You’d think I’d be writing a post about how to work full-time while you homeschool. I might write that post one day. But here’s fair warning: it’ll look like this picture. My son is trying to tell me about the Bionicle he built. I am telling him I need to write. He is telling me I always say that.

I ignore him and then he takes my phone and starts taking photos of his Bionicle and then he takes a movie of his Bionicle. He narrates the landscape of the feet, torso and body and then he says to the camera, “Don’t look at the stuff in the background. That’s my mom working. She is pissing me off.” Read more

It’s not that top universities are telling people directly to homeschool their kids. Instead, top schools are using a selection process that is hugely advantageous to those who do homeschool. Here’s why:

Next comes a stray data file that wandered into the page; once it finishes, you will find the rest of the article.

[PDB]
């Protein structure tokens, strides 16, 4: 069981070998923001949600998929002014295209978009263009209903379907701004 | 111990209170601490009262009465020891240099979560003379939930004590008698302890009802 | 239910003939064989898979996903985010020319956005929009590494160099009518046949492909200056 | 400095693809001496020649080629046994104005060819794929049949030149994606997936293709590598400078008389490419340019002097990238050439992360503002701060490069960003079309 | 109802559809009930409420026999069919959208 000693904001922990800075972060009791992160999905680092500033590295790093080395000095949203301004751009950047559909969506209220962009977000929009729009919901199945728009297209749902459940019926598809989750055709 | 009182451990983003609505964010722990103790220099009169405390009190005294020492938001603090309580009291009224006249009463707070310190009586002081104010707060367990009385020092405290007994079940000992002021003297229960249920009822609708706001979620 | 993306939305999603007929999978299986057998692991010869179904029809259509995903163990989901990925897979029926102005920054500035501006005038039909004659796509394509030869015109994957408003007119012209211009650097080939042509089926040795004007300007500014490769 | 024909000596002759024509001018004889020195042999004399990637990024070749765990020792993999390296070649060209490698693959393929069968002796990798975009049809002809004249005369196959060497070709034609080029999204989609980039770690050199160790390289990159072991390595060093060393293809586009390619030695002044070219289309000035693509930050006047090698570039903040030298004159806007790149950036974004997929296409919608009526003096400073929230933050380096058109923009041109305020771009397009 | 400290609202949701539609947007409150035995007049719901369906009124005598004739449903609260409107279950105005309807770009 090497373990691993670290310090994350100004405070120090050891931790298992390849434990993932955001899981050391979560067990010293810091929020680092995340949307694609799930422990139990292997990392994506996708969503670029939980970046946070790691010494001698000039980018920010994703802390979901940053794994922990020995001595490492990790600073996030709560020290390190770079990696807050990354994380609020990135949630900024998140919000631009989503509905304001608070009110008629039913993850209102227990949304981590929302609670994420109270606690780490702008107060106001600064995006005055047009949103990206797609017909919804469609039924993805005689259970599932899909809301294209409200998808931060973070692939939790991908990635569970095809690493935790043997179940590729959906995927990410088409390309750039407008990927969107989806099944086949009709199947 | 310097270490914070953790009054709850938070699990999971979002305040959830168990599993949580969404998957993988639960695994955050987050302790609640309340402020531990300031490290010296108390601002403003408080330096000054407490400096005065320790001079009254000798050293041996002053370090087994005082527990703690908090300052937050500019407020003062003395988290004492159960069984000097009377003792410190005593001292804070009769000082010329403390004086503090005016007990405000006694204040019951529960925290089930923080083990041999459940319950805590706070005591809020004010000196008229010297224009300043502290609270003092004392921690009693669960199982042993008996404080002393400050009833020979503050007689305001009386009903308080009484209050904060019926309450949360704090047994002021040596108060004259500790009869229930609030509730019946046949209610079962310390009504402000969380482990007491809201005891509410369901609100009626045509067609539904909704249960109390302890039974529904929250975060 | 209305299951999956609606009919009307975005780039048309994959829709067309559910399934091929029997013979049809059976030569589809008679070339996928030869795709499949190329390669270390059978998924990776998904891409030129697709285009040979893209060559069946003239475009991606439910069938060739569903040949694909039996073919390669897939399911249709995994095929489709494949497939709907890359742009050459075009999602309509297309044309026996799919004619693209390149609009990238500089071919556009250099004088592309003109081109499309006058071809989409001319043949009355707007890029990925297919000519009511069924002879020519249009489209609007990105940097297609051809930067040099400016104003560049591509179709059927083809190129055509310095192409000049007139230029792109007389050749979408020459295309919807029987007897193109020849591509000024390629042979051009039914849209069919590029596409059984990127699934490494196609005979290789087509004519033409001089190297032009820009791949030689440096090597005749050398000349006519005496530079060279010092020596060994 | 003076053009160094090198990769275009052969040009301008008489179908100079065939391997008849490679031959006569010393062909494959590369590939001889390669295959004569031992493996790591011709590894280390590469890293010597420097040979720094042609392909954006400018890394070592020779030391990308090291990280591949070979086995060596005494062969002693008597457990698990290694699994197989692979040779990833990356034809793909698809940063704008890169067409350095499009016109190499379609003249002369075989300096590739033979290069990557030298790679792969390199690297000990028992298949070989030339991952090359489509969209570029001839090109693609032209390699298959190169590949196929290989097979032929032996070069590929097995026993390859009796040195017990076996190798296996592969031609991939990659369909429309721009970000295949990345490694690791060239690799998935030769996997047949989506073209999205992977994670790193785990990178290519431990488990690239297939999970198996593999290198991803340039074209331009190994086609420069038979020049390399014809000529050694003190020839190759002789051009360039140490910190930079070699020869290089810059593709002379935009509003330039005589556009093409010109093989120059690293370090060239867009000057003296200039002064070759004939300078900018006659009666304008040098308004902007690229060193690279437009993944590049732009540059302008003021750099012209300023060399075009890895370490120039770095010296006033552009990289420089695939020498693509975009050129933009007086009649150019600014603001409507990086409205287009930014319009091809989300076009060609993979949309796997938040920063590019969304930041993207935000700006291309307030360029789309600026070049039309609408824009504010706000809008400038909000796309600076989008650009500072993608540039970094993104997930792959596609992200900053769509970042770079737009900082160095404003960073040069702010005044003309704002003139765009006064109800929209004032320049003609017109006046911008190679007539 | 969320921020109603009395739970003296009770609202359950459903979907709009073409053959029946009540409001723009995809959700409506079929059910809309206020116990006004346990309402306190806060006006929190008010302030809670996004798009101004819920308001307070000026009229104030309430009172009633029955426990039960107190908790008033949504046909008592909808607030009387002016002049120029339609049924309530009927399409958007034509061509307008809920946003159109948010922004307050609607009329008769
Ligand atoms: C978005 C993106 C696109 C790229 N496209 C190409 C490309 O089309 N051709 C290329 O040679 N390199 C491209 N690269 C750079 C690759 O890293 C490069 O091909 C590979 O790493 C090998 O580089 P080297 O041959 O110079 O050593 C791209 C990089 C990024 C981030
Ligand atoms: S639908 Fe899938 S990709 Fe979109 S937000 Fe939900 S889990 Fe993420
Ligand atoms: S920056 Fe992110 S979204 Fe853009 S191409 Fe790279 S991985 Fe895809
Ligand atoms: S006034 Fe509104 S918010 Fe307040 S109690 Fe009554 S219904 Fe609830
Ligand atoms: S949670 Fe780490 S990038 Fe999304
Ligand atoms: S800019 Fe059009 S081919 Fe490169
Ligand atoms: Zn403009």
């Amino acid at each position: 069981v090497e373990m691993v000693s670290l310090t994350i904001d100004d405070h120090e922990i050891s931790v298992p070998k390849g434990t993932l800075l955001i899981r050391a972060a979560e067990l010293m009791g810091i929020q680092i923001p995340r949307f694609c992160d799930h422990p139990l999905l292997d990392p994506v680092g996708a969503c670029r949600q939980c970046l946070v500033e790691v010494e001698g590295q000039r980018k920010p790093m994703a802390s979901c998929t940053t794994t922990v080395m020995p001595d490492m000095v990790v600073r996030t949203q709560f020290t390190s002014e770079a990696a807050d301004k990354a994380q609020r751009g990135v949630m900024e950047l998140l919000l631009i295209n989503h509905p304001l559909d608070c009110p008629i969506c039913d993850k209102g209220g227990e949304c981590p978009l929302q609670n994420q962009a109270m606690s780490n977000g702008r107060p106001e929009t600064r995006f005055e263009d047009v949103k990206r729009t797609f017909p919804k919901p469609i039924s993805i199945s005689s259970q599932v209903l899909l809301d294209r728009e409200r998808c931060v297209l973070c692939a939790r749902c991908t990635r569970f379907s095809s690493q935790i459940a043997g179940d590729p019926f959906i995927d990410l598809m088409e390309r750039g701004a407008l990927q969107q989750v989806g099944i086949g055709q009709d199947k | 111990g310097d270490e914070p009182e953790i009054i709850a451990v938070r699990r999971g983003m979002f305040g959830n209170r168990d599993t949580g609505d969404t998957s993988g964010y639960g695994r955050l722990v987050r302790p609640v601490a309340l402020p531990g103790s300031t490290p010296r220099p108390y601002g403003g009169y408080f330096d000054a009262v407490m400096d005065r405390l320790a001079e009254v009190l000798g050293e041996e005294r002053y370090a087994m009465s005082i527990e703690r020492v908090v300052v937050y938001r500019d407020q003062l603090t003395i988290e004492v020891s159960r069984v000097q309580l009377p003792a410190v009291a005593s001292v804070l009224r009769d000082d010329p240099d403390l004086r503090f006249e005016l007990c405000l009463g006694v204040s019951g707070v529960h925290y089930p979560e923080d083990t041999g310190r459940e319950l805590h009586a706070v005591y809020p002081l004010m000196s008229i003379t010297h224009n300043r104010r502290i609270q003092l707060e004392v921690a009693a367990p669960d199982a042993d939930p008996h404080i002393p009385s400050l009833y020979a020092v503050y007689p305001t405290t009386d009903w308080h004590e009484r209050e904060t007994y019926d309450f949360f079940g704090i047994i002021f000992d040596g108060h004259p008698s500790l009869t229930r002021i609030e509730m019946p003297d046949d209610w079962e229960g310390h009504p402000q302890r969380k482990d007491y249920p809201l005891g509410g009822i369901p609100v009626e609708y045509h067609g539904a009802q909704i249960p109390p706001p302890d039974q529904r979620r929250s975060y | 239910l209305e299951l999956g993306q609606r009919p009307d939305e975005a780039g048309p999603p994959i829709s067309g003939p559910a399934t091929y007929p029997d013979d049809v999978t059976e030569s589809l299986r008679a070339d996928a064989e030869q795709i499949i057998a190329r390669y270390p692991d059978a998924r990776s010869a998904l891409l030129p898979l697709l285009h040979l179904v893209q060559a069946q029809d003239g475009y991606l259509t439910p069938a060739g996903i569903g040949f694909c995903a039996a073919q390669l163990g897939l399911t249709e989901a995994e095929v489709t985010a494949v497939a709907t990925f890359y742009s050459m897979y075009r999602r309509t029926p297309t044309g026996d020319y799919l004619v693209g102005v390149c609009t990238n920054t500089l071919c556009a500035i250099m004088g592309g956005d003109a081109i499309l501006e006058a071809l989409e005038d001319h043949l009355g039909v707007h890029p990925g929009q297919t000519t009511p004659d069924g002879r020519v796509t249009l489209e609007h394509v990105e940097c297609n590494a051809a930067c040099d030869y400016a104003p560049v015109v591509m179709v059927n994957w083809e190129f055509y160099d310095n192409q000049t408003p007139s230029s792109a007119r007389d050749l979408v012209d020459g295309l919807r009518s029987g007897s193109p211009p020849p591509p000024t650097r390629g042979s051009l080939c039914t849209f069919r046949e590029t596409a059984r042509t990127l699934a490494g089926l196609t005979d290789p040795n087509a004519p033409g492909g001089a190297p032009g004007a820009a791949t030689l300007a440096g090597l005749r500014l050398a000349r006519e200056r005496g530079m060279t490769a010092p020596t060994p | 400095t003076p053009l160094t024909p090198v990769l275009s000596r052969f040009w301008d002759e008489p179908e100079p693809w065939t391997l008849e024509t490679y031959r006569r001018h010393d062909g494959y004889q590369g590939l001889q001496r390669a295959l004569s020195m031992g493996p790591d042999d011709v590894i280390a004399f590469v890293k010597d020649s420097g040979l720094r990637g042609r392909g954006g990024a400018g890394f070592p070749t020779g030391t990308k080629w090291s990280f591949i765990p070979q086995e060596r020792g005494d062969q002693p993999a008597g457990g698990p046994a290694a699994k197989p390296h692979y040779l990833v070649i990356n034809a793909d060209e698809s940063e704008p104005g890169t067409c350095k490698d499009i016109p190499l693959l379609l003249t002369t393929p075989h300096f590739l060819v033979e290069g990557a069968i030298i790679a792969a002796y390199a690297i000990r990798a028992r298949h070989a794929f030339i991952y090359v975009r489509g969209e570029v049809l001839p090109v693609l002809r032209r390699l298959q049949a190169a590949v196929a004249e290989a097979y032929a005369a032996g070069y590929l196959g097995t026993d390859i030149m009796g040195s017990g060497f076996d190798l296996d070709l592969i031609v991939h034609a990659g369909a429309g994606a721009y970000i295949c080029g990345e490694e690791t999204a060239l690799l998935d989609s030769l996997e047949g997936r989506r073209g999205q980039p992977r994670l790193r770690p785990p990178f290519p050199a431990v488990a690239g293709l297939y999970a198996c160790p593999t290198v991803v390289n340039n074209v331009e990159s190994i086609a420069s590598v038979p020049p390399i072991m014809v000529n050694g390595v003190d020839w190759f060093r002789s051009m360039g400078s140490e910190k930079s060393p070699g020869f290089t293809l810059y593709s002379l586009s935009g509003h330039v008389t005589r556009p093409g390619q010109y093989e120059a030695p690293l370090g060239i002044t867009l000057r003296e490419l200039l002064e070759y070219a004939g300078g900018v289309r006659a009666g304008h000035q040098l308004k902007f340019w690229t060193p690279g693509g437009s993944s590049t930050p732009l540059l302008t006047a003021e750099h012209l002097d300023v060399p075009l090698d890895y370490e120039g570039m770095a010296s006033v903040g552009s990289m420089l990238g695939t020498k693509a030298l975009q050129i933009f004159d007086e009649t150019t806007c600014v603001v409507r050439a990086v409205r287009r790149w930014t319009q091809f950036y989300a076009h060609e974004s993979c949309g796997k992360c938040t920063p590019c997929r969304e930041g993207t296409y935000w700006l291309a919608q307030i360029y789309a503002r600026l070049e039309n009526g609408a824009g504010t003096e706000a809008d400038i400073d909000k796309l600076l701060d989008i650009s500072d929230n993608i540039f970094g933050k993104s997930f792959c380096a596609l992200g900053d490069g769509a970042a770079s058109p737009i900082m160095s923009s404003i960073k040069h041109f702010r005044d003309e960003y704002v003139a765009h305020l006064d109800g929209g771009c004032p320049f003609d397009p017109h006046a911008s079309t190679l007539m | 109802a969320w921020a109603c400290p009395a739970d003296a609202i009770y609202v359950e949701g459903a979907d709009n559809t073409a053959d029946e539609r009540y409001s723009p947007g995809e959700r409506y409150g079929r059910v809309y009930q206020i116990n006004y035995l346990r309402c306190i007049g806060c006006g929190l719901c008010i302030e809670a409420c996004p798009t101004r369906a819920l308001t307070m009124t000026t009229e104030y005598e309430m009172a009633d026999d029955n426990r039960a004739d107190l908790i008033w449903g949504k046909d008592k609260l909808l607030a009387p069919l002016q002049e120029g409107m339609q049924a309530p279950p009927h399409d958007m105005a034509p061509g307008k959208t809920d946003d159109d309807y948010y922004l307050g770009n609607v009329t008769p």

1. Good grades are a commodity, so they don’t help in the admissions process. 
Girls are doing so much better than boys in both standard high school courses and in standardized tests that their good grades and good scores don’t get girls into good colleges. It’s not enough anymore. White girls especially need a hook.

A hook is, ironically, something you are passionate about and engaged in that is outside of school. Top schools like Harvard and Stanford have always required a hook. Because when you’re in a room full of smart people, smart suddenly doesn’t matter—interesting is what matters. Read more

I am in Las Vegas giving a speech. And, of course, I brought my son. I think, when I was deciding to bring him, that I remembered hearing that Vegas was becoming kid friendly. Apparently, though, that was a decade ago. And it didn’t go well, probably because people don’t spend a lot of money gambling when they come to Vegas with kids.